BONNYVILLE – The MD of Bonnyville is submitting some concerns regarding RCMP service.
Council passed a motion during its Oct. 13 meeting to request more information regarding the new police funding model and clarity when it comes to the province looking into replacing the RCMP with a provincial police force.
The decision came after the Bonnyville and Cold Lake detachments sent letters asking if the MD had any concerns or questions that they would like to bring forward to discuss with the Commanding Officer of the RCMP ‘K’ Division during the fall meetings for the Rural Municipalities of Alberta (RMA).
In a letter to the MD, Bonnyville Sgt. Kim Hillier noted the inquiries would need to pertain to ‘K’ Division ‘as a whole.’
“Unfortunately, this year's meetings will not be conducted with communities who have no specific concerns,” she continued.
Reeve Greg Sawchuk said, “I think the big thing for this is they’re looking for concerns that were wide spread rather than individual issues with the local commands, in which case they still want us to reach out to them and talk to them directly.”
With this in mind, Coun. Dana Swigart suggested council see if more information is available about the province’s new police funding formula.
“I do have a concern because the costing model for the RCMP, of course, they’re downloading it onto municipalities,” he noted. “They still haven’t told us if that’s going to benefit us. Apparently, the RCMP said it wouldn’t make any difference because we’re not going to get extra staffing.”
Rural municipalities and small Alberta communities were informed in 2019 they would have to pay for policing services, which is a new cost to them. The municipality has requested clarity regarding the police funding formula a number of times since it was announced.
The MD will pay 10 per cent of policing costs in 2021 for a total of $407,789. By 2024, they will be covering 30 per cent of the bill to the tune of roughly $1.2-million.
Another concern raised during the discussion was more information about the province looking into creating a provincial police force.
“One of the things that’s been brought up recently is provincial police forces instead of the RCMP,” Swigart noted. “Do they have more information that wants to provide or is that it? It would be nice to know if they’re pursuing anything or if it’s just talk.”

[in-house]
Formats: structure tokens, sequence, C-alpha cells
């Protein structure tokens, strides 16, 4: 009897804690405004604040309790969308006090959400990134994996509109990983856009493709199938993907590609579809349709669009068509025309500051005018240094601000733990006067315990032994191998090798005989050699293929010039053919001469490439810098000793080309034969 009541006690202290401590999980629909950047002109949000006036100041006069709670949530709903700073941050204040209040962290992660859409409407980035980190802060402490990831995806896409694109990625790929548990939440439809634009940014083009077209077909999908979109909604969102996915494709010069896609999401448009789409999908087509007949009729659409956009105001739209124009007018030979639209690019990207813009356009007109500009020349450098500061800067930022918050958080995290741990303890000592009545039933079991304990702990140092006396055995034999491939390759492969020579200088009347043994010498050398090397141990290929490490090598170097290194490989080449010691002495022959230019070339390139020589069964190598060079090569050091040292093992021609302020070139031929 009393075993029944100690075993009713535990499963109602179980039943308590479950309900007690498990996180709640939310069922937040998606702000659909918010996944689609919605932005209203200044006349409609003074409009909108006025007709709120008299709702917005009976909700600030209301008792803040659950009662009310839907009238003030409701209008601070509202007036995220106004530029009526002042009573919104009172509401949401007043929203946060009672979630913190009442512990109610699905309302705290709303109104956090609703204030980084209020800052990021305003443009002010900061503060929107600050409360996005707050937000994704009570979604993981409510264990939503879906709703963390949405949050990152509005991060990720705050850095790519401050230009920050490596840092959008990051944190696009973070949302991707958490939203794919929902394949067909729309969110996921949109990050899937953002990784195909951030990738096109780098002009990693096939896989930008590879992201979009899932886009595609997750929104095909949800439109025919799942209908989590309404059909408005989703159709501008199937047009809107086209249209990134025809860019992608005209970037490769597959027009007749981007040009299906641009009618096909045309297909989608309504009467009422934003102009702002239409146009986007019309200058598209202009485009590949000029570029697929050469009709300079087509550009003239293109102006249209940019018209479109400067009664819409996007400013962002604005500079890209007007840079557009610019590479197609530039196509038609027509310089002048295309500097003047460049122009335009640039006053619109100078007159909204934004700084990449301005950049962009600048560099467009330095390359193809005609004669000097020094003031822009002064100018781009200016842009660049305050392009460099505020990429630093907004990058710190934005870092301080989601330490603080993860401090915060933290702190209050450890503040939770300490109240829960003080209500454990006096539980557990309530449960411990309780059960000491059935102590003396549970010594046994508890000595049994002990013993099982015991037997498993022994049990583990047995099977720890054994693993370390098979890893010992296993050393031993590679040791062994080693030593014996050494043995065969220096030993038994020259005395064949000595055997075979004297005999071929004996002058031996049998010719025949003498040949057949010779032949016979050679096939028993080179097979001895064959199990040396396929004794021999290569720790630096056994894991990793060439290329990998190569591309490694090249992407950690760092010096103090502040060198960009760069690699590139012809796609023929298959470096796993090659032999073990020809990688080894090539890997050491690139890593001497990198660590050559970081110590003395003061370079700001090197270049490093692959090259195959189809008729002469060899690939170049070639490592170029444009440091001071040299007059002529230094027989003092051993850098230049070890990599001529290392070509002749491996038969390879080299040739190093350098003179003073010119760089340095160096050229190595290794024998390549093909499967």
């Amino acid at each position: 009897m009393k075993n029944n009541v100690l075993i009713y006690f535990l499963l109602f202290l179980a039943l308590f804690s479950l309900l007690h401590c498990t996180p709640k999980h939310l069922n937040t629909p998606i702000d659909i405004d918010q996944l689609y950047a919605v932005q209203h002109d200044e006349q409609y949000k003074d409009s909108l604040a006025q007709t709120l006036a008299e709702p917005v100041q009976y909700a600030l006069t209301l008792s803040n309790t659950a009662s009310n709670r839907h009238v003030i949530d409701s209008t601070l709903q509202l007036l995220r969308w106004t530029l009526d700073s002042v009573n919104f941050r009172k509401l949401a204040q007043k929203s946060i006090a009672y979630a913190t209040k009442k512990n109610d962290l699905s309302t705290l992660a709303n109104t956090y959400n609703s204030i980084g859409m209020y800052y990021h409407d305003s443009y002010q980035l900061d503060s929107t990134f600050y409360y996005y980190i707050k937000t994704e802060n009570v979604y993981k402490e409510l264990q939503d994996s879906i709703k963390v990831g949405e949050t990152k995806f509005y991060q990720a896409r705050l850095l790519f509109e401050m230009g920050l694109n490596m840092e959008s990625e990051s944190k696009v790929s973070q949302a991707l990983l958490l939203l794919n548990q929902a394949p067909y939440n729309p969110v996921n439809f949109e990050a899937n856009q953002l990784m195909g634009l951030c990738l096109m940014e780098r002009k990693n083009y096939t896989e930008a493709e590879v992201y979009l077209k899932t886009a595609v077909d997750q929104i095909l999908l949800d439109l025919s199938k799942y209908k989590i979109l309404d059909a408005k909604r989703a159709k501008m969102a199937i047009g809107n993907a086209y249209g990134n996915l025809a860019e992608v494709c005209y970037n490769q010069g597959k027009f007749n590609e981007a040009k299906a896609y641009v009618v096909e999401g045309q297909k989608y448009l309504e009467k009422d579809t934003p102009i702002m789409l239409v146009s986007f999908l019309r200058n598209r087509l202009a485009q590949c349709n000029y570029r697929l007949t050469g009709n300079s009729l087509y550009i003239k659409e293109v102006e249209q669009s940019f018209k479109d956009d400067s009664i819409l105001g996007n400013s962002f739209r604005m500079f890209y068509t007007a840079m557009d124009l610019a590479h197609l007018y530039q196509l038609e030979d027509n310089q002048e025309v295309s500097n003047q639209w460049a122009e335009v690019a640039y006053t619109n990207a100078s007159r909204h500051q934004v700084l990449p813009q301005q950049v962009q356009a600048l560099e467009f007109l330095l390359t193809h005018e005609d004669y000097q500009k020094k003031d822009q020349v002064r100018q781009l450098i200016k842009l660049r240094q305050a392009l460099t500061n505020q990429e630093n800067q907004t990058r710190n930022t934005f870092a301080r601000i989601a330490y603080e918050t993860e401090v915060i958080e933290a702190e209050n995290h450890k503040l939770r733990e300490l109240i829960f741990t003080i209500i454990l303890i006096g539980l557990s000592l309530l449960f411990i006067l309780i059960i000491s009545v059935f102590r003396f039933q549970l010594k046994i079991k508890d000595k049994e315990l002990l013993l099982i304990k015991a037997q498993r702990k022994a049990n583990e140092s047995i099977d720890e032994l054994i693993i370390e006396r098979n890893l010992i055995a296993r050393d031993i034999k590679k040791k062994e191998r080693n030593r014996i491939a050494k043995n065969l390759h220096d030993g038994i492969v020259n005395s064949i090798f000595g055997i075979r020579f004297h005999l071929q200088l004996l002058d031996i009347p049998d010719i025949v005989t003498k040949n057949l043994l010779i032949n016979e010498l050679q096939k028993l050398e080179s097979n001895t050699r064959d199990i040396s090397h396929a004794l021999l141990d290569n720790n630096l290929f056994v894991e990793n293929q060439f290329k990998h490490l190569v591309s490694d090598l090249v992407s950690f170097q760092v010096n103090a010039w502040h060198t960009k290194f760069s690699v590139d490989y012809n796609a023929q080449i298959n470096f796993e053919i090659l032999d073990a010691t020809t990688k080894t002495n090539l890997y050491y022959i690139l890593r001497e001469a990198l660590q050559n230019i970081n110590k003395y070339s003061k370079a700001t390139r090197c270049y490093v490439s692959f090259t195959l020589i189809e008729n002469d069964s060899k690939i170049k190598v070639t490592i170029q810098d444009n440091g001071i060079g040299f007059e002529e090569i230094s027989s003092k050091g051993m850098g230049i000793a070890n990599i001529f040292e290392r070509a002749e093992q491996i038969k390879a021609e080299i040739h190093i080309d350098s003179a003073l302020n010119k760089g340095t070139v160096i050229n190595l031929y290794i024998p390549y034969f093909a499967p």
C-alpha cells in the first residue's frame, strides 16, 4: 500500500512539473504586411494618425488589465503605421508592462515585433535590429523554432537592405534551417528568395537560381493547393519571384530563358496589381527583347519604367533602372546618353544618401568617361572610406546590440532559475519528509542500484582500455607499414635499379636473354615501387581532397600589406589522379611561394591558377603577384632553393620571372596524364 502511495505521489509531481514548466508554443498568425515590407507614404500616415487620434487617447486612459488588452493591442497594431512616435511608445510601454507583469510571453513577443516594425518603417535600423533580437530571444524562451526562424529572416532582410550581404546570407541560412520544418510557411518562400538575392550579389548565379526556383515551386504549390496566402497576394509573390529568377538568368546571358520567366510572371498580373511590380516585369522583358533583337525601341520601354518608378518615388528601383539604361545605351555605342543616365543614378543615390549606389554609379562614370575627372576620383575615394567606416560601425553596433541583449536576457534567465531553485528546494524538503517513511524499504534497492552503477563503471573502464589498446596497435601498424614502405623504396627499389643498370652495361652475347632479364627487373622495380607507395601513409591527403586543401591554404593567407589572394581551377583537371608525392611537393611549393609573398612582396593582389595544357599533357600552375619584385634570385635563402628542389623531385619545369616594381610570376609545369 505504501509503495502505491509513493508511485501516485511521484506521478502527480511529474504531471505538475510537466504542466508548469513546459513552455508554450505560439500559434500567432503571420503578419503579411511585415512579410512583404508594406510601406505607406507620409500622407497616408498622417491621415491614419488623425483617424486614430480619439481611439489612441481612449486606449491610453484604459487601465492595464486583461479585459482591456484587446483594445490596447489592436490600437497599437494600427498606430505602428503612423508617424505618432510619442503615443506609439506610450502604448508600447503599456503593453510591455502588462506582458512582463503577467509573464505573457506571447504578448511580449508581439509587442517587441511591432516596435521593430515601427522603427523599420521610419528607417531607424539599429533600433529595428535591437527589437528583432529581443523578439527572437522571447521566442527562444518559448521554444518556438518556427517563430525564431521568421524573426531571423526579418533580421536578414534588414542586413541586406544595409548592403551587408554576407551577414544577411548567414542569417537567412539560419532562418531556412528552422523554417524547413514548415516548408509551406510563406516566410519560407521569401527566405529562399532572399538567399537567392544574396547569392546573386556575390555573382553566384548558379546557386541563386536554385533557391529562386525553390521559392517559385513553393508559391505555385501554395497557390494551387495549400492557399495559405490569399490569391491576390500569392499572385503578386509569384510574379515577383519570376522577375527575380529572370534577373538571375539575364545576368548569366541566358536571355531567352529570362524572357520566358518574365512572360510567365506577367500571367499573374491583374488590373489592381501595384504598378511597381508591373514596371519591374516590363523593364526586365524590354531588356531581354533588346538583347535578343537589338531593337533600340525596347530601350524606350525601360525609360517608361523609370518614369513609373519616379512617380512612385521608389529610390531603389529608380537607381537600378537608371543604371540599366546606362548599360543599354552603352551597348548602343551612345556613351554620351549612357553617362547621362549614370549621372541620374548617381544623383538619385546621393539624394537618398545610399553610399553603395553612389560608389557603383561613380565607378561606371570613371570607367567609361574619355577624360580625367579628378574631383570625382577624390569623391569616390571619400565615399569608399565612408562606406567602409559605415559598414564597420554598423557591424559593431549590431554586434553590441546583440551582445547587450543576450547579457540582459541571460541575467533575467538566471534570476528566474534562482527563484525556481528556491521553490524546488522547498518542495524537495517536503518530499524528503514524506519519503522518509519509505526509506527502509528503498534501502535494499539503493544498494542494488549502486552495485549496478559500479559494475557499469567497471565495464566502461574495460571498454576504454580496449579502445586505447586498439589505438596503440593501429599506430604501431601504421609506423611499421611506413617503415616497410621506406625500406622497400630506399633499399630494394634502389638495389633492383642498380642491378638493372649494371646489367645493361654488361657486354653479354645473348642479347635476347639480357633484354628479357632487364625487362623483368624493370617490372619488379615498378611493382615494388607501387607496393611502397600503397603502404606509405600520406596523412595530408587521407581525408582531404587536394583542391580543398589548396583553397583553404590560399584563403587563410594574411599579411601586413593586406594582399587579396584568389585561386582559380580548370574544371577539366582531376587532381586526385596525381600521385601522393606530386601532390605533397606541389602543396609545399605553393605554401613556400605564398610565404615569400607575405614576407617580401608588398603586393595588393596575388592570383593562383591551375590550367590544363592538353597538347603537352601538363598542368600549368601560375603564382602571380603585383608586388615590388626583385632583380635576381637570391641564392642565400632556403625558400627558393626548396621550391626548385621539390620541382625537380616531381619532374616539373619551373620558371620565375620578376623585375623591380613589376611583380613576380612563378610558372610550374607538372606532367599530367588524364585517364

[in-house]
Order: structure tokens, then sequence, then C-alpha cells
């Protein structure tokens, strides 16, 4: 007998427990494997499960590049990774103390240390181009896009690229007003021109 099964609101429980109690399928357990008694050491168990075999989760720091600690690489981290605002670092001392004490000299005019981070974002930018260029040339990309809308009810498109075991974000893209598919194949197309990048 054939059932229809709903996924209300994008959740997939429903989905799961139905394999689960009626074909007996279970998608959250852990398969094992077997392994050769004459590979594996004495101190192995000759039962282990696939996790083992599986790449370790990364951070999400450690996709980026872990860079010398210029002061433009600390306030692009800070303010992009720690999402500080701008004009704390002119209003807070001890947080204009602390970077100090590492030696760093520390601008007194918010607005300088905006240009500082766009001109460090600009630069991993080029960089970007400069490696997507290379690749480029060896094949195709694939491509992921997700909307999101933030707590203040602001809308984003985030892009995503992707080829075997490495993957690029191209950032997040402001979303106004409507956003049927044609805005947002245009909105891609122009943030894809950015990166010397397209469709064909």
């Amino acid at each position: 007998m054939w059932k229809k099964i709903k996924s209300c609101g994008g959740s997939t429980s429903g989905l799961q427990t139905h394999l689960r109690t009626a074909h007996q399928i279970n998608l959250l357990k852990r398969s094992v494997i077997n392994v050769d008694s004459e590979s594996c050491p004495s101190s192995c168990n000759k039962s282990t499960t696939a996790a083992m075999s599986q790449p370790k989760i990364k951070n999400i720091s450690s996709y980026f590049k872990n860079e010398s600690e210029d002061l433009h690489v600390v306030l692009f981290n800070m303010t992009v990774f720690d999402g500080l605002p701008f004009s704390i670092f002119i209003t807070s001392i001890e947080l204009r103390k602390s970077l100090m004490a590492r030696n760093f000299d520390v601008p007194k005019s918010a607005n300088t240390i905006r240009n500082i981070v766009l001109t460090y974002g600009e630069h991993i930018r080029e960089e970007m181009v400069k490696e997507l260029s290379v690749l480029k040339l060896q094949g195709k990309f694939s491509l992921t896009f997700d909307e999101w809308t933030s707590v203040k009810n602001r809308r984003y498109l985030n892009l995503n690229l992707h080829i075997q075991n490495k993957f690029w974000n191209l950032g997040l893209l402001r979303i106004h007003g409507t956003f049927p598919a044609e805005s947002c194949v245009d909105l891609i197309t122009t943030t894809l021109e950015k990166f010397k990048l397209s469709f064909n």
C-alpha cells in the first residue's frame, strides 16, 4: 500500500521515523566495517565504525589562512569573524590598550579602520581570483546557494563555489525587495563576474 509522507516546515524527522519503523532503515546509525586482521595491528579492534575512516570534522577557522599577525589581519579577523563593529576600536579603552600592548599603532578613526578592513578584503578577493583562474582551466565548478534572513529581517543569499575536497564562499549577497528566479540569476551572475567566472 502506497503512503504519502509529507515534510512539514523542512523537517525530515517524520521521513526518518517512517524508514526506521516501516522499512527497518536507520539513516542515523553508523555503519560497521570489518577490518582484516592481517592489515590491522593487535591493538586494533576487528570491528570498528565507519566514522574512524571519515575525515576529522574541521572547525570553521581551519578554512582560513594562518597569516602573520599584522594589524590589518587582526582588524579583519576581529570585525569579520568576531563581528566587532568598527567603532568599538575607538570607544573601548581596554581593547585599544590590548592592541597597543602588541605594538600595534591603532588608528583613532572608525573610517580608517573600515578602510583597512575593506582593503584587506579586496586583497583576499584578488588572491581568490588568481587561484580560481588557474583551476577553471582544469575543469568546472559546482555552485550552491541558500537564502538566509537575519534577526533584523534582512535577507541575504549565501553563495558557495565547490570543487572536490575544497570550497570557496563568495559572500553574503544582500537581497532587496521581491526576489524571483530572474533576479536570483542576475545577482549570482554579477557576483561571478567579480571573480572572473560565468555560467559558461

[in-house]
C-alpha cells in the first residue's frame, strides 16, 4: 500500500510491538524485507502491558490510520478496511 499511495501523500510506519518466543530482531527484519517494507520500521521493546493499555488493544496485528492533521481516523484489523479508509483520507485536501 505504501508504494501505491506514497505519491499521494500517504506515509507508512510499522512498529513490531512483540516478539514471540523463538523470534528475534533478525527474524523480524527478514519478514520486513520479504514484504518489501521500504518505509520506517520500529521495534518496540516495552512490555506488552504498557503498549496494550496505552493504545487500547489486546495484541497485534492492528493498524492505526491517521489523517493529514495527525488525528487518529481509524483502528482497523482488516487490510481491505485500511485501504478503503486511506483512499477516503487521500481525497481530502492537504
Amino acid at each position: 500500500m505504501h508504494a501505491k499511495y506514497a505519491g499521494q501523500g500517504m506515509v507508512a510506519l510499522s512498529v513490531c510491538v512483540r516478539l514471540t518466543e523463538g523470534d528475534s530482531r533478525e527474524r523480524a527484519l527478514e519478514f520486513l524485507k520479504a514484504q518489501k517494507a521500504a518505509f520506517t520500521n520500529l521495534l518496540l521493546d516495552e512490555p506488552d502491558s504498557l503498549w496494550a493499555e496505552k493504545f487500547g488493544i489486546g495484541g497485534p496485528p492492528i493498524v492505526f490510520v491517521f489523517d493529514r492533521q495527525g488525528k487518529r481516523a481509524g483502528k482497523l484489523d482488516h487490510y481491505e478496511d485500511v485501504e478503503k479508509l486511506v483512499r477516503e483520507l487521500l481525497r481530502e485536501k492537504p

The Fair Deal Panel recommended to the government of Alberta to replace RCMP with a provincial police service after hearing frustrations from Albertans regarding the RCMP. As a result, the province announced on Oct. 7 that an independent assessment of a possible transition to a provincial police service was moving ahead.
“Through the Fair Deal Panel, Albertans who are policed by the RCMP told their government that they want a provincial police service,” noted Alberta’s Minister of Justice and Solicitor General Kaycee Madu in a press release. “Alberta’s government has an obligation to listen to those concerns and explore how a police force designed in Alberta – not Ottawa – would improve the safety and security of Albertans and their property. Alberta’s government must make an informed choice, and this report will bring us one step closer to the panel’s recommendation. After a federal throne speech that ignored nearly all the legitimate concerns of Albertans, this an important part of getting a fair deal for Alberta, while limiting Ottawa’s reach into the province.”
One topic council touched on during the meeting was the catch and release approach when dealing with crime. Sawchuk noted the topic was something that was better suited to discuss with the Minister of Justice because "that’s their realm."
“The worry is maybe we’re losing some access to these ministers by not having these conferences.”
The local detachments will send off the municipality’s concerns to be discussed during the RMA toward the end of October.